Wave Tank

  Turn the handle to create five waves. Measure how much overspill this makes.
  Try the different coastal defences: vertical wall, slopes, steps, rocks, curved wall. Which results in the least amount of flooding?
  What are the pros and cons of each defence? Are they cheap or expensive? Do they create a lot of spray? Would they look attractive on the beach?

Ocean waves are created by wind and storms. Studying the motion of waves is important in the creation of effective coastal defences.
Important features of a wave include its height, known as amplitude and the distance between crests (or peaks), known as the wavelength.

The speed of the wave can then be calculated by dividing the wavelength, by the time taken for the wave to travel this distance, known as the period.

Although the crest of the wave is travelling, underneath the surface, small volumes of water are relative stationary, and are simply moving in circles. These circular orbits become more squashed and elliptical with depth. The shape of this wave is called a trochoid.

Modelling wave motion can be complicated, especially when you include factors such as turbulence. However, a sine wave can be used as a good approximation to calculate the height, shape, speed and energy of the wave.

Coastal engineers use experimental data from around the world, coupled with the maths of wave motion to predict flooding. Simulations can be designed to find the most effective coastal defences for each beach.

In general, the most effective coastal defences are rocks or steps as these create turbulence and dissipate wave energy. Alternatively, a slope combined with a curved wall will deflect any overspill back towards to the sea.


Coastal defences have existed since ancient times. Two-thousand years ago, Romans built a seawall on the Mediterranean sea, creating an artificial harbour which still exist today.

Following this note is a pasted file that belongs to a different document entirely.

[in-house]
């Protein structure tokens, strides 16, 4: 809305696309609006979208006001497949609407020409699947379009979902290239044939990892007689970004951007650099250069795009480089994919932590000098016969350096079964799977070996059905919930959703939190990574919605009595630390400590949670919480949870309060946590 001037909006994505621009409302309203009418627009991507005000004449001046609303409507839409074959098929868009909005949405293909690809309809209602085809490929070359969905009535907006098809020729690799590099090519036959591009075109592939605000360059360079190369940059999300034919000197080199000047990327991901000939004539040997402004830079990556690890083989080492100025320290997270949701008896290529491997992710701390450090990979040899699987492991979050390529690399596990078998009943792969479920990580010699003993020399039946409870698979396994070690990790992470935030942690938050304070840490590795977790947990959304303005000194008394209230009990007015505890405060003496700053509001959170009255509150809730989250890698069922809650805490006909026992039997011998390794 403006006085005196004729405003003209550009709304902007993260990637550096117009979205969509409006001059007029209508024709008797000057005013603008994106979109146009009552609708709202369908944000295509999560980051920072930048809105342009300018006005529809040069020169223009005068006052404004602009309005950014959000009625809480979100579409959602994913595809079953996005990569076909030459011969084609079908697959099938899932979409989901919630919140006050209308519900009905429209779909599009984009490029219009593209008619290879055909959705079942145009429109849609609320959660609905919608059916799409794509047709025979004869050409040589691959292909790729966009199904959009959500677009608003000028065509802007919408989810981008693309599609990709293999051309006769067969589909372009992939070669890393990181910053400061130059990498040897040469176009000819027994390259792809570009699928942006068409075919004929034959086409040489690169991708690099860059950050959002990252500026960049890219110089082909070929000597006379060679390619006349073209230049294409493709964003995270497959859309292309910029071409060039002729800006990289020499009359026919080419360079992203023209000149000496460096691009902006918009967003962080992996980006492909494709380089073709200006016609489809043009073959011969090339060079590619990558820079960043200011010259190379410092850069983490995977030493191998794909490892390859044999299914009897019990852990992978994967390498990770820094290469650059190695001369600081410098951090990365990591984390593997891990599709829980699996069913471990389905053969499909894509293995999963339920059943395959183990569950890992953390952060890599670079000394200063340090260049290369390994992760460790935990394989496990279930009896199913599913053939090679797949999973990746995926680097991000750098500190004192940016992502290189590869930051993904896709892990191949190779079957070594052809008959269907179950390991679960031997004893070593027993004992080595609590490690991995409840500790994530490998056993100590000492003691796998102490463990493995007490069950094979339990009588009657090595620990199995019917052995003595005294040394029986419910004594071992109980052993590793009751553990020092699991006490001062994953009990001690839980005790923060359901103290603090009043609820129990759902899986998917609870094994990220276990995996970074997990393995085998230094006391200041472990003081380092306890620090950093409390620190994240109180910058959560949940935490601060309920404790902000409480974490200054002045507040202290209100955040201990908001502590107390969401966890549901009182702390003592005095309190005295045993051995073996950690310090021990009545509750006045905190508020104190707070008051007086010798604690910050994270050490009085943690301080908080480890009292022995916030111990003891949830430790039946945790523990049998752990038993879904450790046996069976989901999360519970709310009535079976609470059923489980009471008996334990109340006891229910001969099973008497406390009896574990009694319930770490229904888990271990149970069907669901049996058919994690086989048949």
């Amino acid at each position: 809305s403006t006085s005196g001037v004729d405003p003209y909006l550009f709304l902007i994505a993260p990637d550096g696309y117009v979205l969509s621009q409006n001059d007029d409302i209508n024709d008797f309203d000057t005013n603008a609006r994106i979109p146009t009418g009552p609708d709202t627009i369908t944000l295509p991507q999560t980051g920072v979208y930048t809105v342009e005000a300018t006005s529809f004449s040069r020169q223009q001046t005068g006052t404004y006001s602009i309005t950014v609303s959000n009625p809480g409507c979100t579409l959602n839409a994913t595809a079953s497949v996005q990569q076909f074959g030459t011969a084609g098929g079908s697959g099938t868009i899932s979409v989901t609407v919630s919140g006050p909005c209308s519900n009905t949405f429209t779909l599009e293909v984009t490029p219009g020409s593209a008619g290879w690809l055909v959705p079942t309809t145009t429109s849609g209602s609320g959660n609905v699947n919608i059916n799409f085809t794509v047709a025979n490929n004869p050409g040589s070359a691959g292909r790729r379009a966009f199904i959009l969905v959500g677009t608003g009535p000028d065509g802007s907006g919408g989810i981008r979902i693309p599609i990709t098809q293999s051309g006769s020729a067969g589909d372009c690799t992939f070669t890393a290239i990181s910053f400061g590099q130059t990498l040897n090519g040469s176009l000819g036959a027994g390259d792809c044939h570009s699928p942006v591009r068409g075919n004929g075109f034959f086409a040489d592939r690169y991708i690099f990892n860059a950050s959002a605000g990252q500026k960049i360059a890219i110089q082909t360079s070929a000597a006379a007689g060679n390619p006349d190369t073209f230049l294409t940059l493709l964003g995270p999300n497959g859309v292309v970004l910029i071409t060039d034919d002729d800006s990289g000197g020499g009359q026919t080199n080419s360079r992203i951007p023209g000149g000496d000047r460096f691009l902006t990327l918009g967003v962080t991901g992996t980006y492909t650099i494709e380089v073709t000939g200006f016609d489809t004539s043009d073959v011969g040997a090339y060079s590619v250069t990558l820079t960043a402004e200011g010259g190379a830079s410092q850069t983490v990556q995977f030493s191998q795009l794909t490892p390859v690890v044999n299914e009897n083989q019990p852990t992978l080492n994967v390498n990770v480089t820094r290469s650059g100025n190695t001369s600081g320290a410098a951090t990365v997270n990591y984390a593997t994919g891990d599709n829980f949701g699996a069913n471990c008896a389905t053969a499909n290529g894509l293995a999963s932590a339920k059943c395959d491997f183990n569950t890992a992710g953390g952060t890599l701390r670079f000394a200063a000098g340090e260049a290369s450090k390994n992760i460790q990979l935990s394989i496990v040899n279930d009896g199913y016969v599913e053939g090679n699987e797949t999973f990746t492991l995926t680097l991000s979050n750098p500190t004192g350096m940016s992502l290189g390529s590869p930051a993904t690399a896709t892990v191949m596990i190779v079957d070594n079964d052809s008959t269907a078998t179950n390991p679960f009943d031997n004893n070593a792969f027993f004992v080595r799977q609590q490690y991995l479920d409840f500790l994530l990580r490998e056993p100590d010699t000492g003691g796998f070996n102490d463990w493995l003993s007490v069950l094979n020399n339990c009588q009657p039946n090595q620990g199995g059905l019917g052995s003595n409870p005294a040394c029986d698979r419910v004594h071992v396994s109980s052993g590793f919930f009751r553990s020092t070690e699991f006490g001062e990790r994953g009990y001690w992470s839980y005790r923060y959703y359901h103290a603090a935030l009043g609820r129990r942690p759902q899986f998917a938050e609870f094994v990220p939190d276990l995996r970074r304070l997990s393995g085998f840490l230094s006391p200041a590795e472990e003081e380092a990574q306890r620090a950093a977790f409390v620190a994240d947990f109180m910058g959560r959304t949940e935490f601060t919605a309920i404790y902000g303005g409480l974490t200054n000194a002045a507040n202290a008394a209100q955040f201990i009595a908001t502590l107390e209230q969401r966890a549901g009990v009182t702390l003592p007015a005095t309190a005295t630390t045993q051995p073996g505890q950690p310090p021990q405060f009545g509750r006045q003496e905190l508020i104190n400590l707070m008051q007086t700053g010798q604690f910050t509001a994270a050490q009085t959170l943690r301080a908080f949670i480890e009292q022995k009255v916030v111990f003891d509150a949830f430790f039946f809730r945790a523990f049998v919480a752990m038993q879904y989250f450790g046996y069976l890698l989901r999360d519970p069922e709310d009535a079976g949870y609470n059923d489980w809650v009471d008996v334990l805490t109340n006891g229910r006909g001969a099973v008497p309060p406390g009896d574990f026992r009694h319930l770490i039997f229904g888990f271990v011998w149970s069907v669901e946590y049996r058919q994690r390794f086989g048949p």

In the 19th century, mathematicians began describing the motion of waves mathematically. This included the shape and speed of a wave, as seen on oceans and used by coastal engineers today. Solutions to these problems can be difficult to approximate, so these equations are often simplified to give us approximations that are good enough for practical applications.

George Airy 1801 – 1892
George Airy was an English mathematician and astronomer famous for his work on planetary motion and calculating the mean density of the Earth.
In 1841, Airy was the first to describe wave motion mathematically. From this description we can derive properties such as shape, speed and wave energy.
George Stokes 1819 – 1903
George Stokes was an Irish mathematician famous for his work in fluid dynamics, which describes the motions and properties of waves.
The Navier-Stokes equations describe the direction and speed of fluid at each point of the fluid and at each point in time. These equations can help describe everything from the ripples in a pond, to why clouds hang in the air.

As sea levels rise, coastal defences will become even more important to prevent flooding. Coastal engineers use experimental data, and the maths of wave motion, to design coastal defences.

Thousands of experiments have been performed that measure the effectiveness of various types of coastal defences. This data is then used to predict the expected flooding that might occur at a given beach, allowing coastal engineers to design the most effective defences.

In computer animation, the maths of wave shape and wave motion essential in creating realistic-looking oceans.

Maths at Home

The shape of a wave is called a trochoid, and it is the shape traced by a point on a circle as it rolls along the ground.

The point tracing the wave doesn’t have to be on the edge of the circle, it can be a point inside the circle as well. This will create smaller, flatter waves.

Try to make a wave shape yourself using this online Spirograph (called Inspirograph) https://nathanfriend.io/inspirograph/

What do you need to make a wave shape? How does the shape change when you use a point closer to the edge or closer to the centre?

From the circle, what is the distance between peaks? What is the height of the wave?